Warplanes: April 11, 2004


U.S. Army helicopters took a beating in Iraq and Afghanistan. Not so much from enemy action, although there was a lot of battle damage, but from operating in hostile physical environments. In both Afghanistan and Iraq (especially Iraq) there was a lot of sand, very fine sand that did terrible things to helicopter engines. Iraq also had very hot conditions and in Afghanistan helicopters had to work their engines extra hard to deal with flying in thinner mountain air. It's going to cost the army nearly two billion dollars, and take until 2006, to get 900 helicopters used in Iraq and Afghanistan back into good shape. 

The Afghanistan and Iraq experience also changed how army helicopter pilots are trained. Pilots are now allowed to practice violent evasive maneuvers that were formerly banned from doing during training (because they were dangerous). Iraq showed that it was more dangerous to learn how to do these maneuvers for the first time while being shot at. Some of the more extreme evasive maneuvers can be practiced in simulators. But eventually you have to try it in an actual helicopter to attain full confidence in the newly developed skills. Pilots are also receiving more training on how to handle crash landing in water (and getting out of a helicopter that's under water.) Helicopter maintenance personnel are also being given new equipment and materials to make it easier to maintain equipment in very sandy conditions. Most pilots and support troops were debriefed after their service in Afghanistan and Iraq, and more changes to training and tactics will come about as a result of troop reports.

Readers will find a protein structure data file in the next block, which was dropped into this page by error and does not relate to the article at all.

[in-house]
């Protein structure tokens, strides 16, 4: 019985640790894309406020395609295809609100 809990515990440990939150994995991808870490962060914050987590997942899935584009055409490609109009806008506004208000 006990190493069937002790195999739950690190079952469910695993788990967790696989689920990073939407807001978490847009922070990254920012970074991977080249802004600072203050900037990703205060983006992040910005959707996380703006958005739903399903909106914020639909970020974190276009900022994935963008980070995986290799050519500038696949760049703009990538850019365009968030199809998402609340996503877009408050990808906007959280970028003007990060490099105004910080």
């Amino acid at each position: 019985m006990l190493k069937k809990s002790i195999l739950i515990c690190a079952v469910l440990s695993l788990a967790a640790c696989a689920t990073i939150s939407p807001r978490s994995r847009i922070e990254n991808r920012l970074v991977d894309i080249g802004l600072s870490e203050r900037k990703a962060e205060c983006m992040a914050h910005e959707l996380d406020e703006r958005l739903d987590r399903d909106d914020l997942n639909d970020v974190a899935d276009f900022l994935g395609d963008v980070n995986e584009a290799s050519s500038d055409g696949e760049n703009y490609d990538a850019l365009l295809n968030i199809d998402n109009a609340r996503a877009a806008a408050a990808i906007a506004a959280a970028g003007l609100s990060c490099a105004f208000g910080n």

Article Archive

Warplanes: Current 2022 2021 2020 2019 2018 2017 2016 2015 2014 2013 2012 2011 2010 2009 2008 2007 2006 2005 2004 2003 2002 2001 2000 1999 



Help Keep Us Soaring

We need your help! Our subscription base has slowly been dwindling. We need your help in reversing that trend. We would like to add 20 new subscribers this month.

Each month we count on your subscriptions or contributions. You can support us in the following ways:

  1. Make sure you spread the word about us. Two ways to do that are to like us on Facebook and follow us on Twitter.
  2. Subscribe to our daily newsletter. We’ll send the news to your email box, and you don’t have to come to the site unless you want to read columns or see photos.
  3. You can contribute to the health of StrategyPage. A contribution is not a donation that you can deduct at tax time, but a form of crowdfunding. We store none of your information when you contribute..
Subscribe   Contribute   Close